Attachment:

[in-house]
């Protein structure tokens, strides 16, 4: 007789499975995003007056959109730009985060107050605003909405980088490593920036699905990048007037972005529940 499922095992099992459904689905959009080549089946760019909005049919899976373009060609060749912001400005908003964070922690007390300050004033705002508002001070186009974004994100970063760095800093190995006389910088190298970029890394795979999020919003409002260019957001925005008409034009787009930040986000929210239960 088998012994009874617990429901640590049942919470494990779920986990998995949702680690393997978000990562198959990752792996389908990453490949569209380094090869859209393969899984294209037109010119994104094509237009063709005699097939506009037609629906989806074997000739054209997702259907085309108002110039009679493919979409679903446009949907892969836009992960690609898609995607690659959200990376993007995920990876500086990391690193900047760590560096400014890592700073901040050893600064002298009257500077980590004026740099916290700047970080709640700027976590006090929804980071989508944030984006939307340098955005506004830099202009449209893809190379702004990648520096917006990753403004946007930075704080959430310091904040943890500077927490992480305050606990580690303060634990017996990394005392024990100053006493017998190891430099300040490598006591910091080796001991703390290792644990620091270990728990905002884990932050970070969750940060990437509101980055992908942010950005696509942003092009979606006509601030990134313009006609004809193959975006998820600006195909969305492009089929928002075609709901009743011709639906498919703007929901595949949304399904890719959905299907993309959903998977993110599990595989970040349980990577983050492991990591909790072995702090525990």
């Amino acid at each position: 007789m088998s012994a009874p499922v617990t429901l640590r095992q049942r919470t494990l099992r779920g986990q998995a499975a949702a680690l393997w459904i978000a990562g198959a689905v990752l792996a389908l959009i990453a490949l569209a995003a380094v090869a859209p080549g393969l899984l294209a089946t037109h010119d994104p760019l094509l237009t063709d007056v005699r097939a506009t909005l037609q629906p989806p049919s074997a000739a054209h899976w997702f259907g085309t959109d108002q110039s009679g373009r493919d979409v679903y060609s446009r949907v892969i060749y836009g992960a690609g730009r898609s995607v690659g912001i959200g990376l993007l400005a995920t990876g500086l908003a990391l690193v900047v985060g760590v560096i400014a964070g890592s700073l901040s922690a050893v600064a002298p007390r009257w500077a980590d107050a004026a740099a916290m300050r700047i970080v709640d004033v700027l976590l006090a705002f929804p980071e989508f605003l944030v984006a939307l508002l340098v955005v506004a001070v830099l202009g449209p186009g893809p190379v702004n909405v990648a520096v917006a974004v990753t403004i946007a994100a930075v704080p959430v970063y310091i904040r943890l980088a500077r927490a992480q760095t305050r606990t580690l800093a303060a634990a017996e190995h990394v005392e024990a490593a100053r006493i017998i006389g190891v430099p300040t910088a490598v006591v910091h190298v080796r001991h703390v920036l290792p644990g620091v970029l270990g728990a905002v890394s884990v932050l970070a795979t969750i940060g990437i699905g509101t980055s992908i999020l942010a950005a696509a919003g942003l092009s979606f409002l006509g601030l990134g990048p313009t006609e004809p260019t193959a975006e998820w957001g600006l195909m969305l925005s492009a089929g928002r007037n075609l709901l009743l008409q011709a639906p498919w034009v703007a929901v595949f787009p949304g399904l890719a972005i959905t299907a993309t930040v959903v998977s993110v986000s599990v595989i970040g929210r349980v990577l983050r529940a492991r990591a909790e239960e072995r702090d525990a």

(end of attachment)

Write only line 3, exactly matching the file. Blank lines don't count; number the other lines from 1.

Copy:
């Amino acid at each position: 007789m088998s012994a009874p499922v617990t429901l640590r095992q049942r919470t494990l099992r779920g986990q998995a499975a949702a680690l393997w459904i978000a990562g198959a689905v990752l792996a389908l959009i990453a490949l569209a995003a380094v090869a859209p080549g393969l899984l294209a089946t037109h010119d994104p760019l094509l237009t063709d007056v005699r097939a506009t909005l037609q629906p989806p049919s074997a000739a054209h899976w997702f259907g085309t959109d108002q110039s009679g373009r493919d979409v679903y060609s446009r949907v892969i060749y836009g992960a690609g730009r898609s995607v690659g912001i959200g990376l993007l400005a995920t990876g500086l908003a990391l690193v900047v985060g760590v560096i400014a964070g890592s700073l901040s922690a050893v600064a002298p007390r009257w500077a980590d107050a004026a740099a916290m300050r700047i970080v709640d004033v700027l976590l006090a705002f929804p980071e989508f605003l944030v984006a939307l508002l340098v955005v506004a001070v830099l202009g449209p186009g893809p190379v702004n909405v990648a520096v917006a974004v990753t403004i946007a994100a930075v704080p959430v970063y310091i904040r943890l980088a500077r927490a992480q760095t305050r606990t580690l800093a303060a634990a017996e190995h990394v005392e024990a490593a100053r006493i017998i006389g190891v430099p300040t910088a490598v006591v910091h190298v080796r001991h703390v920036l290792p644990g620091v970029l270990g728990a905002v890394s884990v932050l970070a795979t969750i940060g990437i699905g509101t980055s992908i999020l942010a950005a696509a919003g942003l092009s979606f409002l006509g601030l990134g990048p313009t006609e004809p260019t193959a975006e998820w957001g600006l195909m969305l925005s492009a089929g928002r007037n075609l709901l009743l008409q011709a639906p498919w034009v703007a929901v595949f787009p949304g399904l890719a972005i959905t299907a993309t930040v959903v998977s993110v986000s599990v595989i970040g929210r349980v990577l983050r529940a492991r990591a909790e239960e072995r702090d525990a």